- Supportive seats
- Low load height
- Cargo space
- Smooth, quiet ride
- Advanced safety tech
- No sport-wagon handling here
- Options drive up price quickly
- SUV-like gas mileage
- Hesitant automatic transmission
features & specs
The 2014 Volvo XC70 is an upscale option for active families–offering advanced safety technology in a tough, luxurious, utilitarian vehicle.
Wagons are no longer the heart of Volvo's market position, but for decades they were the foundation of the brand's U.S. reputation (along with safety and versatility, of course). The tough XC70 is a torch-bearer of tradition -- and a model that would probably serve many families better than a taller utility vehicle. With its higher ground clearance and rough 'n tumble looks, it maintains the brand's utility-minded design and deference to safety above all else–with a handful of noteworthy active-safety features and reasonable performance, too.
The XC70 is pinned on many of the same components from the S80 flagship sedan, but it's positioned to be tougher than that, sitting between the XC60 and XC90 taller crossovers. While it may not look as substantial as the XC90 or as curvaceous as the XC60, it still has a nice blend of strong and sporty from a distance, with prominent body armor and skid plates that make this wagon look like it's ready for dirt roads. Inside, it looks like the rest of the Volvo lineup–simple Swedish luxury–with the same floating center console found in the other modern cars.
The XC70 doesn't at all break from tradition inside, where just like its Volvo-wagon predecessors it has roomy, reconfigurable, and adult-size accommodations. Supportive front seats are sized just right and great for long trips, and the second-row seat is one of the few that proves comfortable for six-footers; it's split into three separate sections for maximum flexibility, and you can get up to 72 cubic feet of cargo space behind the front seats if you fold the rear seatbacks forward.
It's not at all surprising that the XC70 piles on the standard safety systems, and that you can choose from some of the world's most advanced accident-avoidance and active-safety technology in the XC70. Blind-spot monitoring is optional, as is a package that bundles radar adaptive cruise control, lane-departure warning, a system to alert the driver when her driving indicates she may be fatigued, and a collision-warning system, plus the new Pedestrian Detection with Full Auto Brake system designed to reduce the speed of impact with pedestrians or at very low speeds, stop the car and completely avoid a collision. Also of note is an optional Dual Outboard Booster Seat option--among the only custom-fit original-equipment child seats offered in a new car. This year Volvo has also added Tunnel Detection to the headlights, while the Tech Package offers a new Road Sign information feature as well as an Active High Beam system. Crash-test ratings aren't available from either of the major U.S. agencies, however.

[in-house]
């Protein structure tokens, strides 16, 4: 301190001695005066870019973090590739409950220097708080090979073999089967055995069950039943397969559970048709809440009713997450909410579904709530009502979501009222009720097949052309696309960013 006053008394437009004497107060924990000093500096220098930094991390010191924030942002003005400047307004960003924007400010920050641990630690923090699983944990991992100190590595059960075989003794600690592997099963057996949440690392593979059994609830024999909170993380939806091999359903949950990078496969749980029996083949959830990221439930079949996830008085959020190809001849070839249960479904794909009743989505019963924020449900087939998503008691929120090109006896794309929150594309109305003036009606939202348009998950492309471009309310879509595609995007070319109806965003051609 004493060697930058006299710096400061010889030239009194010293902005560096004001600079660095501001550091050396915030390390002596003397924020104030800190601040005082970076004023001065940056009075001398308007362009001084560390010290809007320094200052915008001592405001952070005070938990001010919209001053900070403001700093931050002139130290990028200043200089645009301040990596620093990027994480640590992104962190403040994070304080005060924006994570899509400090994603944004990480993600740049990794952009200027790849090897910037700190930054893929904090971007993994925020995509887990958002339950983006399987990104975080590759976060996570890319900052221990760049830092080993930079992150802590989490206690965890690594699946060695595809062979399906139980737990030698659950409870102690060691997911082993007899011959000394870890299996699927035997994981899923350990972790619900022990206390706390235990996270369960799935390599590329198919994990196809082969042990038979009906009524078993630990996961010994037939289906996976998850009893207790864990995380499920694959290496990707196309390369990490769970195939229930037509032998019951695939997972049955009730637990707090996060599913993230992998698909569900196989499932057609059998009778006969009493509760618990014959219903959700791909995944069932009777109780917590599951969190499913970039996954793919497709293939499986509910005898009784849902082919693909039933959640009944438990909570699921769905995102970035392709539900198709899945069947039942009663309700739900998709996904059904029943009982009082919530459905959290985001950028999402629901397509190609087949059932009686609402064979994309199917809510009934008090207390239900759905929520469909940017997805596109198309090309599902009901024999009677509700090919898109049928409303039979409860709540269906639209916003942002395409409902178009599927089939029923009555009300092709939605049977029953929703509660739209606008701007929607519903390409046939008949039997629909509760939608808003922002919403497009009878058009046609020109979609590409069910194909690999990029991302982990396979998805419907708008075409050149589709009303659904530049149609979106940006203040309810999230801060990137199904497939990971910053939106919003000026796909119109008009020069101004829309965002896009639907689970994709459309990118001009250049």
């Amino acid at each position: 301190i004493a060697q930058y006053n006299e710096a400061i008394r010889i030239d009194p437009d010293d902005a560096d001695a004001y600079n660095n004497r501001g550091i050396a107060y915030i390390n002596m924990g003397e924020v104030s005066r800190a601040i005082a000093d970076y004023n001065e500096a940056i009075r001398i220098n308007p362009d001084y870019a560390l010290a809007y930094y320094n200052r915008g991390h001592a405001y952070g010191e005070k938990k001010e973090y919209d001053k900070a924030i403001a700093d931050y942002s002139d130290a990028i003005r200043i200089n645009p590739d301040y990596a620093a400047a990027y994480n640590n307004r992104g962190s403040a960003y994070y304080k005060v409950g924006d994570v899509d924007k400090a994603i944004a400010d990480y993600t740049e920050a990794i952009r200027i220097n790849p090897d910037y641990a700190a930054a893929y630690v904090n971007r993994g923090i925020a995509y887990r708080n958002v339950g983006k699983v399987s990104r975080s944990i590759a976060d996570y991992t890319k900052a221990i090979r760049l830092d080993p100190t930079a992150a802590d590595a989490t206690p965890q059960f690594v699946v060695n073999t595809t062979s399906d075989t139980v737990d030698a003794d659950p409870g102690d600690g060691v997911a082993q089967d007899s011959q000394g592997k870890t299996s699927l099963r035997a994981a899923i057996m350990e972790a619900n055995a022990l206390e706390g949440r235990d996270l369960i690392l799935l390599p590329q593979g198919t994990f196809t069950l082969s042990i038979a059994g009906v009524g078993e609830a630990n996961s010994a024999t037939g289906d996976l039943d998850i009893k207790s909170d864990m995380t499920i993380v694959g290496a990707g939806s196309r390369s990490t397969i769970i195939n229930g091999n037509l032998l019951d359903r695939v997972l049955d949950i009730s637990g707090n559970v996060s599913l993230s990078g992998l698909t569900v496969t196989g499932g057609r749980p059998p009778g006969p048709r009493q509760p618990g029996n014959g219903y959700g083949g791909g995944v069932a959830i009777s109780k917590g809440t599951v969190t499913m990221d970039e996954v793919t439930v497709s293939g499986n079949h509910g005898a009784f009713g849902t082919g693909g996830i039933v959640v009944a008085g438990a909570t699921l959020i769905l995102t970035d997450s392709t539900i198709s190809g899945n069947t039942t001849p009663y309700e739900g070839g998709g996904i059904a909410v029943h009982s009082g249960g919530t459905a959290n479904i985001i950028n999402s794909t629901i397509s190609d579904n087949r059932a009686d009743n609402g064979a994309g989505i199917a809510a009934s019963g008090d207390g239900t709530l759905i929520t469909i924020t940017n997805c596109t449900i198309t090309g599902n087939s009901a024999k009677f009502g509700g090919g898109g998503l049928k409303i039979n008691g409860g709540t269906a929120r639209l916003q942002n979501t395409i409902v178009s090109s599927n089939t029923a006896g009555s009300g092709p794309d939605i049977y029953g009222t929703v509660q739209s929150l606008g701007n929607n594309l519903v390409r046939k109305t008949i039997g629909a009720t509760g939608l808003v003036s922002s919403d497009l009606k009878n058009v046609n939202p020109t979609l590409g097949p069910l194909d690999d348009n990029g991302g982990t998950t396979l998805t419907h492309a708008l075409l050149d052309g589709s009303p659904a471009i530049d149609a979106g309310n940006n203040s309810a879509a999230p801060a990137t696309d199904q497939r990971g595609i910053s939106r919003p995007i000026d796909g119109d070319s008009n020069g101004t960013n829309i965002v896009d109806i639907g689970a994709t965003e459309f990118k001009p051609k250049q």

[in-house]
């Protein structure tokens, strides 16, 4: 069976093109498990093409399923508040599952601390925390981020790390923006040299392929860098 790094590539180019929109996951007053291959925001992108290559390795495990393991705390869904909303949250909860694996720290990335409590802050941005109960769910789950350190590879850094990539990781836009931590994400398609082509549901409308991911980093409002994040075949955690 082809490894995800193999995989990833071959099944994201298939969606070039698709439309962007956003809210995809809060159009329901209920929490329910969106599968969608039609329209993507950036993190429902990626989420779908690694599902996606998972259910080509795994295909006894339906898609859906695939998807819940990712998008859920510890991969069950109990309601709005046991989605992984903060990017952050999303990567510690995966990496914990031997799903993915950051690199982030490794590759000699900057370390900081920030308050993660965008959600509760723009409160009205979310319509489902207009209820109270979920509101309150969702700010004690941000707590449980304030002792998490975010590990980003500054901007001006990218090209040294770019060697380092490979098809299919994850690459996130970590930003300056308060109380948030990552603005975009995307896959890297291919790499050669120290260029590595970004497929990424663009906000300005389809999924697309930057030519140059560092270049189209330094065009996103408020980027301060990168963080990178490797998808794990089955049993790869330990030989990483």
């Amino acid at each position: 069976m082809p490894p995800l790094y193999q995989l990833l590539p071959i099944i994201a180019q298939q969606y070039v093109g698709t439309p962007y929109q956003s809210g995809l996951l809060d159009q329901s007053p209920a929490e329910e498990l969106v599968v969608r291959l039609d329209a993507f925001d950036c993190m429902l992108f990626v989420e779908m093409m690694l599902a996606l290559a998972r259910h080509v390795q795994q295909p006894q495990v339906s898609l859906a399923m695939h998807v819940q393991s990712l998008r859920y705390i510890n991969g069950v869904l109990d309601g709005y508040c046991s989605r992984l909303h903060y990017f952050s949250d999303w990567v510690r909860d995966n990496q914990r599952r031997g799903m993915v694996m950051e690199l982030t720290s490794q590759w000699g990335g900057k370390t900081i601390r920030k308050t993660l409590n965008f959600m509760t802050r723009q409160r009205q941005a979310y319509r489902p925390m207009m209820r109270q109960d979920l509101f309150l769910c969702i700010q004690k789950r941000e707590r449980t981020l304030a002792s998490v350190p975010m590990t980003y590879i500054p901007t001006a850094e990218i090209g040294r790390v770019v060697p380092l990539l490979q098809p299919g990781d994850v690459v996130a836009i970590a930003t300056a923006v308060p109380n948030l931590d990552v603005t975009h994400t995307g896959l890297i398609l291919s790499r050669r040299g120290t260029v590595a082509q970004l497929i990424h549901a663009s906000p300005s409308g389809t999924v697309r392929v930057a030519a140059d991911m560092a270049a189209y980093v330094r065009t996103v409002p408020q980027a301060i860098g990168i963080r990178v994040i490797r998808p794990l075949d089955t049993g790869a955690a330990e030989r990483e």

Dual-zone climate control, cruise control, keyless entry, a power driver's seat, heated side mirrors, Bluetooth connectivity, and fog lamps are all standard features in the XC70, as well as satellite radio. T6 models include a moonroof, upgraded wheels, Keyless Drive, the Personal Car Communicator, leather upholstery, and walnut-wood trim. Heated front and rear seats and wiper nozzles, washers for the headlamps, active bi-xenon headlamps, a rear-view camera, and a 650-Watt Dynaudio surround-sound system remain among the many options. Those who want to take advantage of the XC70's safety-tech prowess will want the Technology Package, which groups several of the safety systems, the Dynaudio system, and the bi-xenon headlamps. Volvo also improved the steering-wheel-based features of the available Sensus navigation system and screen displays in last year's model.
Volvo offers the XC70 with three different powertrain possibilities: There's a base model, with a 240-horsepower 3.2-liter six-cylinder engine and either front-wheel drive or all-wheel drive, while the T6 model comes only with AWD and a 3.0-liter, 300 hp turbo six. No matter which model, you get a (sometimes hesitant) six-speed automatic transmission, and in all-wheel-drive versions the sophisticated Haldex system sends 95 percent of power to the front wheels under normal driving duties, or up to 65 percent of torque to the rear wheels when needed--making it a good pick for snowy driveways.
The T6 model, as you might assume, is quicker than the base model, but because of its much lower price, as well as a lighter, more nimble driving feel, we do tend to like the non-turbo XC70. The non-turbo engine with front-wheel drive only is quite a bit better on gas, too, with EPA ratings of 19 mpg city, 25 mpg highway. All-wheel drive knocks that down to 18 mpg city, 24 mpg highway with the base engine, and the turbo takes 1 mpg more off each rating, at 17 city, 23 highway. Especially with the available automatic damping control, ride quality is superb, with a softer, absorbent setting for more driving conditions and a sportier one when you need it.